Working to Catalyze Energy Advances
The SUNCAT team. Front row, left to right: Aleksandra Vojvodic, George Tritsaris, Mónica Garcia-Mota, Venkat Viswanathan, Helle Wellejus, Jens Nørskov, Frank Abild-Pedersen, Felix Studt. Back row, left to right: Chris O'Grady, Poul Georg Moses, Anders Nilsson, Hannes Jónsson, Masoud Aryanpour, Andrew Peterson, Jens Strabo Hummelshøj, Ansgar Schäfer. (Photo by Lori Ann White.)
SUNCAT—the Center for Sustainable Energy through Catalysis—is a new initiative in the SLAC Photon Science Directorate that will focus on creating better catalysts for use in alternative energy industries. The
center is lead by Jens Nørskov, who arrived at the beginning of June from his previous appointment as
director of the Center for Atomic-scale Materials Design at the Technical University of Denmark.
Nørskov and his team want to gain such a clear and comprehensive understanding of catalytic processes that they can actually develop a theoretical basis for the design of new and better catalysts—"basically going from quantum mechanics to designing a new material," Nørskov said. Catalysts are materials that can affect chemical reactions without themselves being changed. They're already widely exploited in industrial chemistry, but most catalysts now in use are far from perfect. Some are not efficient, while others include rare elements, and are thus expensive. Some, such as platinum (used to split water into hydrogen and oxygen), are both.
Temp. Staffing to Use Kelly Services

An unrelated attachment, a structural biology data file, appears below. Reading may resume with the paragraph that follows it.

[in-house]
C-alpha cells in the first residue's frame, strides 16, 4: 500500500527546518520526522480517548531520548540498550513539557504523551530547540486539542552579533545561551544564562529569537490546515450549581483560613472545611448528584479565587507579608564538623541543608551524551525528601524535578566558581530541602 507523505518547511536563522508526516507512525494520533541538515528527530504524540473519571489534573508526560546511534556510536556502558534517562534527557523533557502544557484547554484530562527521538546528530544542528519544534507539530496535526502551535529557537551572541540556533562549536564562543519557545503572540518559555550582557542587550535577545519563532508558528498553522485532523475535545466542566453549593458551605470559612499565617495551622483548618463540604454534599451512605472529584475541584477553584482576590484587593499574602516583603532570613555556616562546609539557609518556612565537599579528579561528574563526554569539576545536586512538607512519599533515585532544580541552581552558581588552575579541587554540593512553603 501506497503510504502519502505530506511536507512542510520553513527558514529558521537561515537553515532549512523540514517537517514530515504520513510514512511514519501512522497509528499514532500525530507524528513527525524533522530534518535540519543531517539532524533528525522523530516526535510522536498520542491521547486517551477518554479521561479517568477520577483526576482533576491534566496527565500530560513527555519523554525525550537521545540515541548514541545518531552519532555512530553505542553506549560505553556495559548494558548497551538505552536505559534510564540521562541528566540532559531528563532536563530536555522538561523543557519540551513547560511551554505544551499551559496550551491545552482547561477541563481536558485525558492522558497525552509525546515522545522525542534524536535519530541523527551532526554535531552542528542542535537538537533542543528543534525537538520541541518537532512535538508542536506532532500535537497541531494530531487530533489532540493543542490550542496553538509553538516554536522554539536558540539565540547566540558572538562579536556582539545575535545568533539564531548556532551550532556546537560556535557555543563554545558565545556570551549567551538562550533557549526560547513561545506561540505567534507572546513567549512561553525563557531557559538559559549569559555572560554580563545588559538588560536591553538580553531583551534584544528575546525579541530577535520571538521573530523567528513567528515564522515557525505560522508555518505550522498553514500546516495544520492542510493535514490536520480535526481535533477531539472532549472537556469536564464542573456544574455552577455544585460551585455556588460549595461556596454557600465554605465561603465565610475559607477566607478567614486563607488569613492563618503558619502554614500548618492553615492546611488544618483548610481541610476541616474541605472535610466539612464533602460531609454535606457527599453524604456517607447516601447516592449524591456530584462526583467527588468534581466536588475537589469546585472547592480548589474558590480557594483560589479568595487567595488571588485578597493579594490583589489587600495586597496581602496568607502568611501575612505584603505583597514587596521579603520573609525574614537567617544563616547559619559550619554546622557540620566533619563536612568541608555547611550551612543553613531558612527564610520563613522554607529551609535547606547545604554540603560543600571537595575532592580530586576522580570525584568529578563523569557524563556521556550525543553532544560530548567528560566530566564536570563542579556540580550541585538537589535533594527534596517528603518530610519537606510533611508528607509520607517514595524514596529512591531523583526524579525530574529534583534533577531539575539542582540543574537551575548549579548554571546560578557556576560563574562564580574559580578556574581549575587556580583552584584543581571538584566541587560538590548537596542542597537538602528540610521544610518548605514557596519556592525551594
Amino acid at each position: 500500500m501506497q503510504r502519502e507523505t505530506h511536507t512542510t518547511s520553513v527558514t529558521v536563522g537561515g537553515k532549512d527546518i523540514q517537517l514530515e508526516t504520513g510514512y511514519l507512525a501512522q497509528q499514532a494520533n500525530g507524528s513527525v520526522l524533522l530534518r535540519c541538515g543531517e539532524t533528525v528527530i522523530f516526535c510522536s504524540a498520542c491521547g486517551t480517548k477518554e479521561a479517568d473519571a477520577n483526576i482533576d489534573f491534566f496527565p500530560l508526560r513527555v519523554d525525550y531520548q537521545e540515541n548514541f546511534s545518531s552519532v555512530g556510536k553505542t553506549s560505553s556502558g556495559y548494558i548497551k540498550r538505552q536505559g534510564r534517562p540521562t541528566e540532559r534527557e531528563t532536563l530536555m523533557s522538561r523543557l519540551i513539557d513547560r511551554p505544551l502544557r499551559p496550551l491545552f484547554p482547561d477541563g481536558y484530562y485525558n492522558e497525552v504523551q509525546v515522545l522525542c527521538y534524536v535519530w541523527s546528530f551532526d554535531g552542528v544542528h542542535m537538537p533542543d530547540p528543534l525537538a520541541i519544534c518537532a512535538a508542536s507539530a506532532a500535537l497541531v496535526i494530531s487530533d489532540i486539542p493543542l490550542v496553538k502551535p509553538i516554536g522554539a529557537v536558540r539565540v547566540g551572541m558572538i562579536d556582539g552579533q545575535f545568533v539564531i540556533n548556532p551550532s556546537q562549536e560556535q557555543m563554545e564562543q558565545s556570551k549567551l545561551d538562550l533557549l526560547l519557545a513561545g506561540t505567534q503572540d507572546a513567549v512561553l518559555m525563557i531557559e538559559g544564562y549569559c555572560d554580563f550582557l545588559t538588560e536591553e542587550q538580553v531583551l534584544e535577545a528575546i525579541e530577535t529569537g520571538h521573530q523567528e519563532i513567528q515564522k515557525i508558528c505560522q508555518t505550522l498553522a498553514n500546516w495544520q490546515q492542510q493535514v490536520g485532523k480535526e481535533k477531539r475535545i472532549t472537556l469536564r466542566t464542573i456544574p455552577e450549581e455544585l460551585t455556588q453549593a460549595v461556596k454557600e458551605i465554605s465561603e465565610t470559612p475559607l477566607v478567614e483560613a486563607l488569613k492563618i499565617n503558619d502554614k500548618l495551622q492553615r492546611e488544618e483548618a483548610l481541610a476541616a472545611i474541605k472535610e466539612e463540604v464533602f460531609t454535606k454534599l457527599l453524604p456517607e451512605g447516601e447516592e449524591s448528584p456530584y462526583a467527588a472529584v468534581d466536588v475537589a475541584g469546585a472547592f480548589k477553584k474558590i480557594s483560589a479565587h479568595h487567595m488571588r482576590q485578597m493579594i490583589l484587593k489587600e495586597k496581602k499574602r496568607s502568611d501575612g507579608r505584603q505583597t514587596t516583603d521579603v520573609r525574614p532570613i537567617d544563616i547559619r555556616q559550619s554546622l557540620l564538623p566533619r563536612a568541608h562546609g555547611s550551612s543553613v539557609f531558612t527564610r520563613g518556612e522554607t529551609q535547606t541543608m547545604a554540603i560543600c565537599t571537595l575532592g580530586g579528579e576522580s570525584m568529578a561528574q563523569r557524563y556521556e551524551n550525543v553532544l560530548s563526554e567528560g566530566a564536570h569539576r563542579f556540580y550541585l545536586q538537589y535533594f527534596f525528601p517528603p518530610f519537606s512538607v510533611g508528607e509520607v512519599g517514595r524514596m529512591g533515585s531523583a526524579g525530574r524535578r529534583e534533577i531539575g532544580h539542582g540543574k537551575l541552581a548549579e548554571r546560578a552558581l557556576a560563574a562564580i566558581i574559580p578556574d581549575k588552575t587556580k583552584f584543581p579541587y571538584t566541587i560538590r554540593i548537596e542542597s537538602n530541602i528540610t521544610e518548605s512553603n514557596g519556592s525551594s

Informational presentations later this month
The SLAC Human Resources Department is pleased to announce that Kelly Services has been selected as our primary on-site managed service provider of temporary staffing services,
effective Monday, October 4.
Call for Applications:
Peter Paul Ewald Fellowships at LCLS
The Volkswagen Foundation is Germany's largest independent foundation for sciences, technology, and the humanities. (Image
courtesy the Volkswagen Foundation.)
Today, there is only one X-ray laser world-wide that can capture images of atoms and molecules in motion: the Linac Coherent Light Source.
A sister free-electron laser, the European XFEL at DESY in Hamburg is currently under construction in Germany
and scheduled to be operational around 2014. These groundbreaking facilities create entirely new research opportunities for the natural sciences.
Aiming at early progress in this field, a new fellowship from the Volkswagen Foundation offers three-year postdoctoral fellowships for research projects carried out at Stanford
University in affiliation with an institute in Germany. The fellowships are named
for the German-American physicist and X-ray pioneer Peter Paul Ewald (1888–1985).
The deadline for applications is January 25, 2011.
Additional details and contact information for prospective applicants are available on the
Volkswagen Foundation Web site.